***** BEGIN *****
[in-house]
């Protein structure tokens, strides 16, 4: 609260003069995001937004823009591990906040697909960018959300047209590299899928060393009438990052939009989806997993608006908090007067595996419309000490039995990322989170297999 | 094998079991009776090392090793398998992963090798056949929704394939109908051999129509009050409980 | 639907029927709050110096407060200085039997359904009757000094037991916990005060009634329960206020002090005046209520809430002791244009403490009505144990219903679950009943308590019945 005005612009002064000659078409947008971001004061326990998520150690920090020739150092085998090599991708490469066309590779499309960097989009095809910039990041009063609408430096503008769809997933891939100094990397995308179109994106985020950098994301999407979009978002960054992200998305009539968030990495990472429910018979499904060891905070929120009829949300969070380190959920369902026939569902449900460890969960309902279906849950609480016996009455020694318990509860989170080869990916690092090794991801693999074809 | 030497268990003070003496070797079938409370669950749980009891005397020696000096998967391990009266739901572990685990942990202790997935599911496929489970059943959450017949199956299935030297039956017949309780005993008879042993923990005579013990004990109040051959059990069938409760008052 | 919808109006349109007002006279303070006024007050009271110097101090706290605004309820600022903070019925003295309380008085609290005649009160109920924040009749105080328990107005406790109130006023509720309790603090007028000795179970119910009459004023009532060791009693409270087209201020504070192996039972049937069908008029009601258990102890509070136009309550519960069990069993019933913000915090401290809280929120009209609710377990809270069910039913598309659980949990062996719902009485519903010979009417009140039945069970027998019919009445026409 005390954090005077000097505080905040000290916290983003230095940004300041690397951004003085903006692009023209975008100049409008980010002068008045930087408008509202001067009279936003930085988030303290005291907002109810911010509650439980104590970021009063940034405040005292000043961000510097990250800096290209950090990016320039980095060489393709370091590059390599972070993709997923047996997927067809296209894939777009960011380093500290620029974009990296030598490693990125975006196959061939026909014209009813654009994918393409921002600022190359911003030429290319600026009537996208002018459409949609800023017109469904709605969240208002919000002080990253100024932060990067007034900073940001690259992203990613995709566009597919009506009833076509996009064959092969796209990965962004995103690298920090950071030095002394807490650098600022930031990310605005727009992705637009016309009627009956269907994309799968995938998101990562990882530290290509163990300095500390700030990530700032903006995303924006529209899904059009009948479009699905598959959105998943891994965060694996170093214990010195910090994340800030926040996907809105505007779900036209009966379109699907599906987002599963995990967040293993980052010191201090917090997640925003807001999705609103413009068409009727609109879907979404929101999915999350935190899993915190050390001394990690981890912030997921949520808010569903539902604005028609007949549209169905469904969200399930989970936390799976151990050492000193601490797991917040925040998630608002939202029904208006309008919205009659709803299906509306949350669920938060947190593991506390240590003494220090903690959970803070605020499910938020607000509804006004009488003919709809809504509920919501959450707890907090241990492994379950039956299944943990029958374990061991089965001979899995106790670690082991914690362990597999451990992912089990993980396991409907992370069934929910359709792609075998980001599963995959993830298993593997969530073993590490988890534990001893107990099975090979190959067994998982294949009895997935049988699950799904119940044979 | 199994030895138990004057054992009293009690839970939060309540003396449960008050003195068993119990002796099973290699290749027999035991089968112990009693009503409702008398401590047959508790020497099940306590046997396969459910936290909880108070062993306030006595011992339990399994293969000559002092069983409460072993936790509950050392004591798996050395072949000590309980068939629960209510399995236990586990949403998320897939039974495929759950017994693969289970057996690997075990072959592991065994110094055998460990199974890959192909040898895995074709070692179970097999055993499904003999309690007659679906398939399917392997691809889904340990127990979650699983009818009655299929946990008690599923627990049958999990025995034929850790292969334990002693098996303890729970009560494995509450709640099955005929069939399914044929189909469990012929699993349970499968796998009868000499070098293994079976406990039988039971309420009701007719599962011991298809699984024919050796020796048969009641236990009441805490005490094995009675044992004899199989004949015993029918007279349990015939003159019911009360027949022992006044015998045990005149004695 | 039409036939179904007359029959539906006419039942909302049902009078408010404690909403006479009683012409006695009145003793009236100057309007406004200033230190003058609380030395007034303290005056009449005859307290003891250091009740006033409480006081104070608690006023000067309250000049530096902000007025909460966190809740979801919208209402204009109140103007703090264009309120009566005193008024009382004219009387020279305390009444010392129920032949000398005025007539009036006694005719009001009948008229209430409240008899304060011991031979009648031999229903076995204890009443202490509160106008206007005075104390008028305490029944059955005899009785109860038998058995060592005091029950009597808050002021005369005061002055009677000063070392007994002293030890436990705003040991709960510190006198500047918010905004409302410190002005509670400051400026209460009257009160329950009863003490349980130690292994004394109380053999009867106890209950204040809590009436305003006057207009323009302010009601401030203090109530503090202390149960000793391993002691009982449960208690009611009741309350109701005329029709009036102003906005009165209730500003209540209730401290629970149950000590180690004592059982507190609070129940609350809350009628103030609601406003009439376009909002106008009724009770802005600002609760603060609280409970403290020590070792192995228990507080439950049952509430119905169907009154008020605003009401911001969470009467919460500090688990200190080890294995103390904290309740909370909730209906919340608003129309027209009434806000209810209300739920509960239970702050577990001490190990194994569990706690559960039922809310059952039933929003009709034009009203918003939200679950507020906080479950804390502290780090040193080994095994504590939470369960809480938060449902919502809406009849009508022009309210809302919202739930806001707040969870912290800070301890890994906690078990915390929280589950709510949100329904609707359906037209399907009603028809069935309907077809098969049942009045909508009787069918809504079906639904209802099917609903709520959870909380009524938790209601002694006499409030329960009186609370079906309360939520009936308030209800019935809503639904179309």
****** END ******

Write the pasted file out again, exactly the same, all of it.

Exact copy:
[in-house]
């Protein structure tokens, strides 16, 4: 609260003069995001937004823009591990906040697909960018959300047209590299899928060393009438990052939009989806997993608006908090007067595996419309000490039995990322989170297999 | 094998079991009776090392090793398998992963090798056949929704394939109908051999129509009050409980 | 639907029927709050110096407060200085039997359904009757000094037991916990005060009634329960206020002090005046209520809430002791244009403490009505144990219903679950009943308590019945 005005612009002064000659078409947008971001004061326990998520150690920090020739150092085998090599991708490469066309590779499309960097989009095809910039990041009063609408430096503008769809997933891939100094990397995308179109994106985020950098994301999407979009978002960054992200998305009539968030990495990472429910018979499904060891905070929120009829949300969070380190959920369902026939569902449900460890969960309902279906849950609480016996009455020694318990509860989170080869990916690092090794991801693999074809 | 030497268990003070003496070797079938409370669950749980009891005397020696000096998967391990009266739901572990685990942990202790997935599911496929489970059943959450017949199956299935030297039956017949309780005993008879042993923990005579013990004990109040051959059990069938409760008052 | 919808109006349109007002006279303070006024007050009271110097101090706290605004309820600022903070019925003295309380008085609290005649009160109920924040009749105080328990107005406790109130006023509720309790603090007028000795179970119910009459004023009532060791009693409270087209201020504070192996039972049937069908008029009601258990102890509070136009309550519960069990069993019933913000915090401290809280929120009209609710377990809270069910039913598309659980949990062996719902009485519903010979009417009140039945069970027998019919009445026409 005390954090005077000097505080905040000290916290983003230095940004300041690397951004003085903006692009023209975008100049409008980010002068008045930087408008509202001067009279936003930085988030303290005291907002109810911010509650439980104590970021009063940034405040005292000043961000510097990250800096290209950090990016320039980095060489393709370091590059390599972070993709997923047996997927067809296209894939777009960011380093500290620029974009990296030598490693990125975006196959061939026909014209009813654009994918393409921002600022190359911003030429290319600026009537996208002018459409949609800023017109469904709605969240208002919000002080990253100024932060990067007034900073940001690259992203990613995709566009597919009506009833076509996009064959092969796209990965962004995103690298920090950071030095002394807490650098600022930031990310605005727009992705637009016309009627009956269907994309799968995938998101990562990882530290290509163990300095500390700030990530700032903006995303924006529209899904059009009948479009699905598959959105998943891994965060694996170093214990010195910090994340800030926040996907809105505007779900036209009966379109699907599906987002599963995990967040293993980052010191201090917090997640925003807001999705609103413009068409009727609109879907979404929101999915999350935190899993915190050390001394990690981890912030997921949520808010569903539902604005028609007949549209169905469904969200399930989970936390799976151990050492000193601490797991917040925040998630608002939202029904208006309008919205009659709803299906509306949350669920938060947190593991506390240590003494220090903690959970803070605020499910938020607000509804006004009488003919709809809504509920919501959450707890907090241990492994379950039956299944943990029958374990061991089965001979899995106790670690082991914690362990597999451990992912089990993980396991409907992370069934929910359709792609075998980001599963995959993830298993593997969530073993590490988890534990001893107990099975090979190959067994998982294949009895997935049988699950799904119940044979 | 199994030895138990004057054992009293009690839970939060309540003396449960008050003195068993119990002796099973290699290749027999035991089968112990009693009503409702008398401590047959508790020497099940306590046997396969459910936290909880108070062993306030006595011992339990399994293969000559002092069983409460072993936790509950050392004591798996050395072949000590309980068939629960209510399995236990586990949403998320897939039974495929759950017994693969289970057996690997075990072959592991065994110094055998460990199974890959192909040898895995074709070692179970097999055993499904003999309690007659679906398939399917392997691809889904340990127990979650699983009818009655299929946990008690599923627990049958999990025995034929850790292969334990002693098996303890729970009560494995509450709640099955005929069939399914044929189909469990012929699993349970499968796998009868000499070098293994079976406990039988039971309420009701007719599962011991298809699984024919050796020796048969009641236990009441805490005490094995009675044992004899199989004949015993029918007279349990015939003159019911009360027949022992006044015998045990005149004695 | 039409036939179904007359029959539906006419039942909302049902009078408010404690909403006479009683012409006695009145003793009236100057309007406004200033230190003058609380030395007034303290005056009449005859307290003891250091009740006033409480006081104070608690006023000067309250000049530096902000007025909460966190809740979801919208209402204009109140103007703090264009309120009566005193008024009382004219009387020279305390009444010392129920032949000398005025007539009036006694005719009001009948008229209430409240008899304060011991031979009648031999229903076995204890009443202490509160106008206007005075104390008028305490029944059955005899009785109860038998058995060592005091029950009597808050002021005369005061002055009677000063070392007994002293030890436990705003040991709960510190006198500047918010905004409302410190002005509670400051400026209460009257009160329950009863003490349980130690292994004394109380053999009867106890209950204040809590009436305003006057207009323009302010009601401030203090109530503090202390149960000793391993002691009982449960208690009611009741309350109701005329029709009036102003906005009165209730500003209540209730401290629970149950000590180690004592059982507190609070129940609350809350009628103030609601406003009439376009909002106008009724009770802005600002609760603060609280409970403290020590070792192995228990507080439950049952509430119905169907009154008020605003009401911001969470009467919460500090688990200190080890294995103390904290309740909370909730209906919340608003129309027209009434806000209810209300739920509960239970702050577990001490190990194994569990706690559960039922809310059952039933929003009709034009009203918003939200679950507020906080479950804390502290780090040193080994095994504590939470369960809480938060449902919502809406009849009508022009309210809302919202739930806001707040969870912290800070301890890994906690078990915390929280589950709510949100329904609707359906037209399907009603028809069935309907077809098969049942009045909508009787069918809504079906639904209802099917609903709520959870909380009524938790209601002694006499409030329960009186609370079906309360939520009936308030209800019935809503639904179309």